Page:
The code shows 3 steps to achieve what Navigation did in 1. This is not a big problem; the code is still efficient and will execute quickly. But if you like your M code to be as short as possible, the M code version below may be a better option.

Writing M code

If we are willing to venture into writing M code, we can combine the code from the sections above into a single line. We just need 3 elements.

  • Filter the Table with Table.SelectRows() function
  • Get the Nth position from the table. {2} in our example
  • Drill into the [Data] column

To achieve that, delete all the steps except Source. Then, click the fx icon next to the formula bar to create a new step. Enter the following:

= Table.SelectRows(Source, each ([Kind] = "Table")){2}[Data]

If you look closely, you will notice this is an amalgamation of other code sections created by Power Query for the User Interface method above.

Now we benefit from a single step to select a Table or sheet by position.


In this post, we have seen how to filter by position in Power Query to extract a Table or sheet when their names change.

The techniques are not restricted to this scenario but are helpful for many other tricky PQ situations.

Related posts:

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About the author

Hey, I’m Mark, and I run Excel Off The Grid.

My parents tell me that at the age of 7 I declared I was going to become a qualified accountant. I was either psychic or had no imagination, as that is exactly what happened. However, it wasn't until I was 35 that my journey really began.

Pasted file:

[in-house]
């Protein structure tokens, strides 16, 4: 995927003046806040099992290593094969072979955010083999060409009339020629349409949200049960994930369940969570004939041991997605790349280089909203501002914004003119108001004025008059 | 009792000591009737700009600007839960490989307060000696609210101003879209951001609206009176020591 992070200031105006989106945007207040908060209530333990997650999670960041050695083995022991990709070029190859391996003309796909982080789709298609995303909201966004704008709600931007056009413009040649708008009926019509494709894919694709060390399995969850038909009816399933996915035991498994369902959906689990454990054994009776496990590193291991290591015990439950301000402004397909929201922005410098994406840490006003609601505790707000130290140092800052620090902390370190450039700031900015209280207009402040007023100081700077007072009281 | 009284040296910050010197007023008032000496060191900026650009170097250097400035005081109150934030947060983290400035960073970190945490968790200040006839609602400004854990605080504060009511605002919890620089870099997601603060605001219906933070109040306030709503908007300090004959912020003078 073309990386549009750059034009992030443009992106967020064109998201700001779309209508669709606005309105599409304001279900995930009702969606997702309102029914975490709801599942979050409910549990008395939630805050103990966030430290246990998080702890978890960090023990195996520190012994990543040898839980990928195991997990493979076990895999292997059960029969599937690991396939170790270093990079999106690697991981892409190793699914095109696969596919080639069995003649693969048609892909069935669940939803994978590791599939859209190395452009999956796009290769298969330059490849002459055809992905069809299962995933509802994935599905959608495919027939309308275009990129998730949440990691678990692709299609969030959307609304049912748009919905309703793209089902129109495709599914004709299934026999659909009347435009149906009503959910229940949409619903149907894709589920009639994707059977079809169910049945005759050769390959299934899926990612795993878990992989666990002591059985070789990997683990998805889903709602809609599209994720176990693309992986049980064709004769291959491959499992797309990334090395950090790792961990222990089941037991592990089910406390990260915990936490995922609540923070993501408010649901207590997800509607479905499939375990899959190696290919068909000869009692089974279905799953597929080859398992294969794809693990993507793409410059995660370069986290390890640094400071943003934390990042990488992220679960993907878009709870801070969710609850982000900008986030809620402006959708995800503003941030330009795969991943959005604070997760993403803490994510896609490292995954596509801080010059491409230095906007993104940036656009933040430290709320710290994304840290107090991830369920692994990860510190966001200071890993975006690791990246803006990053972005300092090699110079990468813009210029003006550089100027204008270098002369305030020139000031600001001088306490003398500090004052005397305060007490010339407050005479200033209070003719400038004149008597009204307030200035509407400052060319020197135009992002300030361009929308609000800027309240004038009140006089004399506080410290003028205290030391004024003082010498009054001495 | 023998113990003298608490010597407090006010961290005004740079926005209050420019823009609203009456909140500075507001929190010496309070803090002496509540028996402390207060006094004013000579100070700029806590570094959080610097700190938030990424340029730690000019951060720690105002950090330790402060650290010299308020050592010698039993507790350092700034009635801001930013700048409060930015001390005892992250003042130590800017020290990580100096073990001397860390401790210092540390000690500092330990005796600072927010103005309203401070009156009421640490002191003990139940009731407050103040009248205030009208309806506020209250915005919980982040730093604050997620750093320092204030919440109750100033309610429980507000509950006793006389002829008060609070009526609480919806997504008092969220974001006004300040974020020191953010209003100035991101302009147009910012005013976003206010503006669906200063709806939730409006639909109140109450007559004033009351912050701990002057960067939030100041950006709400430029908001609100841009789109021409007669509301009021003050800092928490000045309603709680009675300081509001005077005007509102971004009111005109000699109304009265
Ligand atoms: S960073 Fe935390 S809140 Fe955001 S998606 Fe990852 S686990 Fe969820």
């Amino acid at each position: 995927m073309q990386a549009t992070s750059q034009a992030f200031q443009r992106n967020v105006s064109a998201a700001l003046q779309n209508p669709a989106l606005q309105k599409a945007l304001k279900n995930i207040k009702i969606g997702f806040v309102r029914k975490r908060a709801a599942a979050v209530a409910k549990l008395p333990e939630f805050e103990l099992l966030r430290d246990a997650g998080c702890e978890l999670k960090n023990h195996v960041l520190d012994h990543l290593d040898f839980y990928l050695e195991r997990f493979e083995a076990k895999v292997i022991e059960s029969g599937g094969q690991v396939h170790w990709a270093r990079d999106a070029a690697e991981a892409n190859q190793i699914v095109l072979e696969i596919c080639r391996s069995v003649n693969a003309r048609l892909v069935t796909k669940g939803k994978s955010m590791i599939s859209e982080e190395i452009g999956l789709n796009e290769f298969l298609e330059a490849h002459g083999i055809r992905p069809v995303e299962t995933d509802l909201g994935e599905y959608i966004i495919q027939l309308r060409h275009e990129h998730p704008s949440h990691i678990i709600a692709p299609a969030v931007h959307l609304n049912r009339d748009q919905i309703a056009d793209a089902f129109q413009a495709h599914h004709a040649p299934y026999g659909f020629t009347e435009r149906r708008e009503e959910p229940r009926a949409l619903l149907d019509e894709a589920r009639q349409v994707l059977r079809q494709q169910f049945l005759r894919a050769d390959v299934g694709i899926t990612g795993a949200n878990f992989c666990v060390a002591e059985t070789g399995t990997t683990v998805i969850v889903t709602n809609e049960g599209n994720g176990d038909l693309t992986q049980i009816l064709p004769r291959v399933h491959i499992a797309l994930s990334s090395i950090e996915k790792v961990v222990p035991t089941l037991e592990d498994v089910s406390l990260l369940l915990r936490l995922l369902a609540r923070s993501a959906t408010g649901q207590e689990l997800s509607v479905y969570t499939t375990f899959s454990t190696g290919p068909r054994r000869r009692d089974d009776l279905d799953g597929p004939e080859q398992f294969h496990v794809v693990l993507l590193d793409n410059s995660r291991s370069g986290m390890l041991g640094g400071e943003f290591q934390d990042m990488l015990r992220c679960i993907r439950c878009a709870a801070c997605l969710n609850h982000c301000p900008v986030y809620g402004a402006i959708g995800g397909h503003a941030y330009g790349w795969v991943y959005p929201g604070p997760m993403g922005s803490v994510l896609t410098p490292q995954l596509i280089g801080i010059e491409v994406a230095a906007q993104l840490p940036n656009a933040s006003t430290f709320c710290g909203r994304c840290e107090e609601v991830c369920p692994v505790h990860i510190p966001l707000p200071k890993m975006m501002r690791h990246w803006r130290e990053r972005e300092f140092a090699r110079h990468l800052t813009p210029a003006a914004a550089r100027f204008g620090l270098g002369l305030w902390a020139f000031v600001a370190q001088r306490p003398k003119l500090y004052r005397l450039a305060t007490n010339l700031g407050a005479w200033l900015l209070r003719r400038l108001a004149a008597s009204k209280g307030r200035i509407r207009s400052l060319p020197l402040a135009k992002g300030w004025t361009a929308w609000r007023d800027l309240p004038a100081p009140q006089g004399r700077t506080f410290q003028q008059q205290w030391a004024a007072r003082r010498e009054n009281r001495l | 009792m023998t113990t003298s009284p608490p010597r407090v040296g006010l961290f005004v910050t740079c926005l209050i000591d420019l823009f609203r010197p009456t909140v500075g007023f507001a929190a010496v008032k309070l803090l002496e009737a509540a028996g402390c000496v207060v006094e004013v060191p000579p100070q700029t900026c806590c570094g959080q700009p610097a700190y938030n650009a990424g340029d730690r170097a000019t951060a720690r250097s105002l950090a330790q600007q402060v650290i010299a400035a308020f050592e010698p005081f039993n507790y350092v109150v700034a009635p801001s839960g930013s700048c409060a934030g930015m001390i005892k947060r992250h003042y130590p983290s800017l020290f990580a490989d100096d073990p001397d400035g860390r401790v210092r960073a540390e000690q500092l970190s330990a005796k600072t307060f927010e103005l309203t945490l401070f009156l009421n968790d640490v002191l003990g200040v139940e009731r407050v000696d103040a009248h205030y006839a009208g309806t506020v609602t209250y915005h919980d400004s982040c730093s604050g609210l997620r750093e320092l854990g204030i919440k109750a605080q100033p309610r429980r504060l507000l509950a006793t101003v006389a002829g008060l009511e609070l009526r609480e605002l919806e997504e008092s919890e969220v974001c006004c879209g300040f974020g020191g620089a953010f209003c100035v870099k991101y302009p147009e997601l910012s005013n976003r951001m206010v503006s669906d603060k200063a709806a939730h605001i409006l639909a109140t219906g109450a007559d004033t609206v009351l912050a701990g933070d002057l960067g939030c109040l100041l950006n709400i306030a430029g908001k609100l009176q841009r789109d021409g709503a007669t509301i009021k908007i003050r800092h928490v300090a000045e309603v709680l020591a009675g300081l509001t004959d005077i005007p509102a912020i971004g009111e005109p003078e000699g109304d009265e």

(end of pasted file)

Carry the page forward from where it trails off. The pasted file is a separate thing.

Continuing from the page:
In 2015, I started a new job, for which I was regularly working after 10pm. As a result, I rarely saw my children during the week. So, I started searching for the secrets to automating Excel. I discovered that by building a small number of simple tools, I could combine them together in different ways to automate nearly all my regular tasks. This meant I could work less hours (and I got pay raises!). Today, I teach these techniques to other professionals in our training program so they too can spend less time at work (and more time with their children and doing the things they love).

Do you need help adapting this post to your needs?

I'm guessing the examples in this post don't exactly match your situation. We all use Excel differently, so it's impossible to write a post that will meet everybody's needs. By taking the time to understand the techniques and principles in this post (and elsewhere on this site), you should be able to adapt it to your needs.

But, if you're still struggling you should:

  1. Read other blogs, or watch YouTube videos on the same topic. You will benefit much more by discovering your own solutions.
  2. Ask the 'Excel Ninja' in your office. It's amazing what things other people know.
  3. Ask a question in a forum like Mr Excel, or the Microsoft Answers Community. Remember, the people on these forums are generally giving their time for free. So take care to craft your question, make sure it's clear and concise.  List all the things you've tried, and provide screenshots, code segments and example workbooks.
  4. Use Excel Rescue, who are my consultancy partner. They help by providing solutions to smaller Excel problems.

What next?
Don't go yet, there is plenty more to learn on Excel Off The Grid.  Check out the latest posts:

2 thoughts on “Power Query: Get data when sheet/Table names change (2 ways)

  1. Frank Panipinto says:

    Great idea, Mark. What if the Excel filename changes each time it is generated, using the current datetime ie: Parcel_20230428142601.xlsx
    Is there a way to automate this? Or import the file with a variable name?

    • Excel Off The Grid says:

      Yes, that’s a similar type of scenario:
      1) Save the files in the folder
      2) Connect to the folder
      3) In PQ sort by the file names with the file you want first.
      4) Drill into the 1st file.